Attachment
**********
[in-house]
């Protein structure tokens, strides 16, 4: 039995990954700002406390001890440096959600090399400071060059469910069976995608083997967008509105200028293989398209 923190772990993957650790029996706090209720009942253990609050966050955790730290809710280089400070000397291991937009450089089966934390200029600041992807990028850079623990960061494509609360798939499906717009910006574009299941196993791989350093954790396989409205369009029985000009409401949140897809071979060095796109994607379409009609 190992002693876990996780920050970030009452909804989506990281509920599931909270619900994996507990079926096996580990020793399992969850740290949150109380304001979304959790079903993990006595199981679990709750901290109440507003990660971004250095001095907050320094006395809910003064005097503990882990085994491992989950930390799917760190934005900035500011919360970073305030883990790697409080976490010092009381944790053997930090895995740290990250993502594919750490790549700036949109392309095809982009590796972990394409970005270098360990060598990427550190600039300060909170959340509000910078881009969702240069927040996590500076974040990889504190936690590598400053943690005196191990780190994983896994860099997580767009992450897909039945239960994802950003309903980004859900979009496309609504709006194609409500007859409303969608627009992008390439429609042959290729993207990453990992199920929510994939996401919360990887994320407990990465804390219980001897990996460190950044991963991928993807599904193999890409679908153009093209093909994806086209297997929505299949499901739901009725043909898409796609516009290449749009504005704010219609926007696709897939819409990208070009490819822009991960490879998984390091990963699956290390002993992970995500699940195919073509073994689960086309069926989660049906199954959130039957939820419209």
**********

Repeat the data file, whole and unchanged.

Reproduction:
[in-house]
């Protein structure tokens, strides 16, 4: 039995990954700002406390001890440096959600090399400071060059469910069976995608083997967008509105200028293989398209 923190772990993957650790029996706090209720009942253990609050966050955790730290809710280089400070000397291991937009450089089966934390200029600041992807990028850079623990960061494509609360798939499906717009910006574009299941196993791989350093954790396989409205369009029985000009409401949140897809071979060095796109994607379409009609 190992002693876990996780920050970030009452909804989506990281509920599931909270619900994996507990079926096996580990020793399992969850740290949150109380304001979304959790079903993990006595199981679990709750901290109440507003990660971004250095001095907050320094006395809910003064005097503990882990085994491992989950930390799917760190934005900035500011919360970073305030883990790697409080976490010092009381944790053997930090895995740290990250993502594919750490790549700036949109392309095809982009590796972990394409970005270098360990060598990427550190600039300060909170959340509000910078881009969702240069927040996590500076974040990889504190936690590598400053943690005196191990780190994983896994860099997580767009992450897909039945239960994802950003309903980004859900979009496309609504709006194609409500007859409303969608627009992008390439429609042959290729993207990453990992199920929510994939996401919360990887994320407990990465804390219980001897990996460190950044991963991928993807599904193999890409679908153009093209093909994806086209297997929505299949499901739901009725043909898409796609516009290449749009504005704010219609926007696709897939819409990208070009490819822009991960490879998984390091990963699956290390002993992970995500699940195919073509073994689960086309069926989660049906199954959130039957939820419209």